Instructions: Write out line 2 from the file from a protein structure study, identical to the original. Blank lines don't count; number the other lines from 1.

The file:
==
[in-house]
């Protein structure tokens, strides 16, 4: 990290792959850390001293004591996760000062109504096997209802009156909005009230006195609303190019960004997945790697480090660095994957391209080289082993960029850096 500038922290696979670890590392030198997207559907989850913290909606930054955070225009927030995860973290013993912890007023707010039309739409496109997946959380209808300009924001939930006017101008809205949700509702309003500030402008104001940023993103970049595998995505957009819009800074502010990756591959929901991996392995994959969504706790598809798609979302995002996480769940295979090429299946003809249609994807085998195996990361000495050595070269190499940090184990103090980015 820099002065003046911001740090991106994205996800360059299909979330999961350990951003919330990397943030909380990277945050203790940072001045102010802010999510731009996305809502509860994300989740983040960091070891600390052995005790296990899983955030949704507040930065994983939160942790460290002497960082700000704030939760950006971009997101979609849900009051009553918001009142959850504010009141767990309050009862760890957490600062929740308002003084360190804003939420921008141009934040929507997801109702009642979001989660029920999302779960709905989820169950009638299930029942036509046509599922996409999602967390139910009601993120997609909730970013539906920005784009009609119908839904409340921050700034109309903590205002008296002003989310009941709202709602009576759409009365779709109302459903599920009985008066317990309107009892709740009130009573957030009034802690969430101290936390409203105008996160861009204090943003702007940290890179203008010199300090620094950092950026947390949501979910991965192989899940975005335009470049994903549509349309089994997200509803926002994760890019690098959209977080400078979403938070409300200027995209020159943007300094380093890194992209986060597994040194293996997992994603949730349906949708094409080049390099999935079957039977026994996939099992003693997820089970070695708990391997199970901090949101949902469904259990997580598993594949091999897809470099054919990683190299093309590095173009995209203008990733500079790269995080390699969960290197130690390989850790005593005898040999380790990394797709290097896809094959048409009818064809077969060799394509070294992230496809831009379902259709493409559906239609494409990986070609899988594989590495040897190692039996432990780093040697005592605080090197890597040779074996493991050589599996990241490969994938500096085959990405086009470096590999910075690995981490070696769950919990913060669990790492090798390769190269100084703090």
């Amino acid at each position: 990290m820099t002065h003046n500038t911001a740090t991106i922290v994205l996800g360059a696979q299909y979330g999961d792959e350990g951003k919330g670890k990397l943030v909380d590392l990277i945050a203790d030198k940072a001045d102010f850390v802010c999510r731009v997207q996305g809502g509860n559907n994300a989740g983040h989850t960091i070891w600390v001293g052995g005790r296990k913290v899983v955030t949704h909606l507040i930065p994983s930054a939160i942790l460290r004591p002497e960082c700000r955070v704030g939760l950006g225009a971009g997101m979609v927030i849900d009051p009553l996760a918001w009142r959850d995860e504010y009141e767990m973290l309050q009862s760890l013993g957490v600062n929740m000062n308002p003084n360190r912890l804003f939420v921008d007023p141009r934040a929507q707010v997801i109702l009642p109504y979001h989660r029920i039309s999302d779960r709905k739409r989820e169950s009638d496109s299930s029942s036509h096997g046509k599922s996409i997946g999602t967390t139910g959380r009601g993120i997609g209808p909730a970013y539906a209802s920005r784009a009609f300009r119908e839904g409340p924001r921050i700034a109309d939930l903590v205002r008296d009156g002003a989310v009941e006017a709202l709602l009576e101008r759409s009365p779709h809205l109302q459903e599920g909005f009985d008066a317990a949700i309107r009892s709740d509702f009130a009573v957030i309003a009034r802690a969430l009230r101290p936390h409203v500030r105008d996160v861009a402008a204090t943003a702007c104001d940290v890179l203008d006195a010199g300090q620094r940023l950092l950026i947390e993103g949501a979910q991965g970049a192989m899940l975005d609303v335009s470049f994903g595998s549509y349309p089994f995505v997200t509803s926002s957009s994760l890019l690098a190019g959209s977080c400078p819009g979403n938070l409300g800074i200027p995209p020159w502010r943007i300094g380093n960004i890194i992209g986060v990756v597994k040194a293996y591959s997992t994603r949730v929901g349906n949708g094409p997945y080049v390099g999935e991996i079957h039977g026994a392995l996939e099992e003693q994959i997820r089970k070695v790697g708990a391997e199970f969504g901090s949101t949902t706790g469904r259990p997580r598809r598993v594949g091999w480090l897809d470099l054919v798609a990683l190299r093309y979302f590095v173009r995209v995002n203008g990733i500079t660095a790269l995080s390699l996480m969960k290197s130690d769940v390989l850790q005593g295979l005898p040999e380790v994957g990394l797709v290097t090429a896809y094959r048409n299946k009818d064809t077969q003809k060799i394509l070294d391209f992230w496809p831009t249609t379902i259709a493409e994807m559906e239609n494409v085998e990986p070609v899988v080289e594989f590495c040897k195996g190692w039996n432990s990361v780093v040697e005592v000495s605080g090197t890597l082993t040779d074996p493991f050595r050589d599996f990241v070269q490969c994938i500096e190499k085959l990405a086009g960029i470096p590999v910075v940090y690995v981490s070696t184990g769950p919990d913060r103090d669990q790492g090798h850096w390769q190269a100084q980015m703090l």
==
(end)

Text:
């Protein structure tokens, strides 16, 4: 990290792959850390001293004591996760000062109504096997209802009156909005009230006195609303190019960004997945790697480090660095994957391209080289082993960029850096 500038922290696979670890590392030198997207559907989850913290909606930054955070225009927030995860973290013993912890007023707010039309739409496109997946959380209808300009924001939930006017101008809205949700509702309003500030402008104001940023993103970049595998995505957009819009800074502010990756591959929901991996392995994959969504706790598809798609979302995002996480769940295979090429299946003809249609994807085998195996990361000495050595070269190499940090184990103090980015 820099002065003046911001740090991106994205996800360059299909979330999961350990951003919330990397943030909380990277945050203790940072001045102010802010999510731009996305809502509860994300989740983040960091070891600390052995005790296990899983955030949704507040930065994983939160942790460290002497960082700000704030939760950006971009997101979609849900009051009553918001009142959850504010009141767990309050009862760890957490600062929740308002003084360190804003939420921008141009934040929507997801109702009642979001989660029920999302779960709905989820169950009638299930029942036509046509599922996409999602967390139910009601993120997609909730970013539906920005784009009609119908839904409340921050700034109309903590205002008296002003989310009941709202709602009576759409009365779709109302459903599920009985008066317990309107009892709740009130009573957030009034802690969430101290936390409203105008996160861009204090943003702007940290890179203008010199300090620094950092950026947390949501979910991965192989899940975005335009470049994903549509349309089994997200509803926002994760890019690098959209977080400078979403938070409300200027995209020159943007300094380093890194992209986060597994040194293996997992994603949730349906949708094409080049390099999935079957039977026994996939099992003693997820089970070695708990391997199970901090949101949902469904259990997580598993594949091999897809470099054919990683190299093309590095173009995209203008990733500079790269995080390699969960290197130690390989850790005593005898040999380790990394797709290097896809094959048409009818064809077969060799394509070294992230496809831009379902259709493409559906239609494409990986070609899988594989590495040897190692039996432990780093040697005592605080090197890597040779074996493991050589599996990241490969994938500096085959990405086009470096590999910075690995981490070696769950919990913060669990790492090798390769190269100084703090």